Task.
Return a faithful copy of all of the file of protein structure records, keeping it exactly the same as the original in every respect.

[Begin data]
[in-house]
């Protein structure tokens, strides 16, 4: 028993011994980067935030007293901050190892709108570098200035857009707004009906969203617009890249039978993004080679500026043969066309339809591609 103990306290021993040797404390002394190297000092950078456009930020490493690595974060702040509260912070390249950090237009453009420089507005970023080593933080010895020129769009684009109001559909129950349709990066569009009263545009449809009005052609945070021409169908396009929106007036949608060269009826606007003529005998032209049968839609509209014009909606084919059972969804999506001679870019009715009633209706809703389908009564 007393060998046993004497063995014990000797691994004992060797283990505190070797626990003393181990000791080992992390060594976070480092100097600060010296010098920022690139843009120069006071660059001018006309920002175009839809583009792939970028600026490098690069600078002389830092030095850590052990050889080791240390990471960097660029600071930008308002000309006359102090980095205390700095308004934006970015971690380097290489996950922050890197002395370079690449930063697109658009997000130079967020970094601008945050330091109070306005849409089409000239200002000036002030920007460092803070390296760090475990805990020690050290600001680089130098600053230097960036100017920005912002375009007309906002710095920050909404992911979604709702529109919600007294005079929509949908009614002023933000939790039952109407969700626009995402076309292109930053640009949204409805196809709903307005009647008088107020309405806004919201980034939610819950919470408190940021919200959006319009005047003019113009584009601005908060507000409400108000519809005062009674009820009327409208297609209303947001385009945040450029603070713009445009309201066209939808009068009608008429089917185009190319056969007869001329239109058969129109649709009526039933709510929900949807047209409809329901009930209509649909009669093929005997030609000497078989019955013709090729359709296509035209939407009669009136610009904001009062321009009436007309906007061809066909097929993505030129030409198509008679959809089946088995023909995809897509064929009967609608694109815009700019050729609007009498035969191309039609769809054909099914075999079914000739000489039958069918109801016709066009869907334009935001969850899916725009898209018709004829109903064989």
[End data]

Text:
[in-house]
């Protein structure tokens, strides 16, 4: 028993011994980067935030007293901050190892709108570098200035857009707004009906969203617009890249039978993004080679500026043969066309339809591609 103990306290021993040797404390002394190297000092950078456009930020490493690595974060702040509260912070390249950090237009453009420089507005970023080593933080010895020129769009684009109001559909129950349709990066569009009263545009449809009005052609945070021409169908396009929106007036949608060269009826606007003529005998032209049968839609509209014009909606084919059972969804999506001679870019009715009633209706809703389908009564 007393060998046993004497063995014990000797691994004992060797283990505190070797626990003393181990000791080992992390060594976070480092100097600060010296010098920022690139843009120069006071660059001018006309920002175009839809583009792939970028600026490098690069600078002389830092030095850590052990050889080791240390990471960097660029600071930008308002000309006359102090980095205390700095308004934006970015971690380097290489996950922050890197002395370079690449930063697109658009997000130079967020970094601008945050330091109070306005849409089409000239200002000036002030920007460092803070390296760090475990805990020690050290600001680089130098600053230097960036100017920005912002375009007309906002710095920050909404992911979604709702529109919600007294005079929509949908009614002023933000939790039952109407969700626009995402076309292109930053640009949204409805196809709903307005009647008088107020309405806004919201980034939610819950919470408190940021919200959006319009005047003019113009584009601005908060507000409400108000519809005062009674009820009327409208297609209303947001385009945040450029603070713009445009309201066209939808009068009608008429089917185009190319056969007869001329239109058969129109649709009526039933709510929900949807047209409809329901009930209509649909009669093929005997030609000497078989019955013709090729359709296509035209939407009669009136610009904001009062321009009436007309906007061809066909097929993505030129030409198509008679959809089946088995023909995809897509064929009967609608694109815009700019050729609007009498035969191309039609769809054909099914075999079914000739000489039958069918109801016709066009869907334009935001969850899916725009898209018709004829109903064989």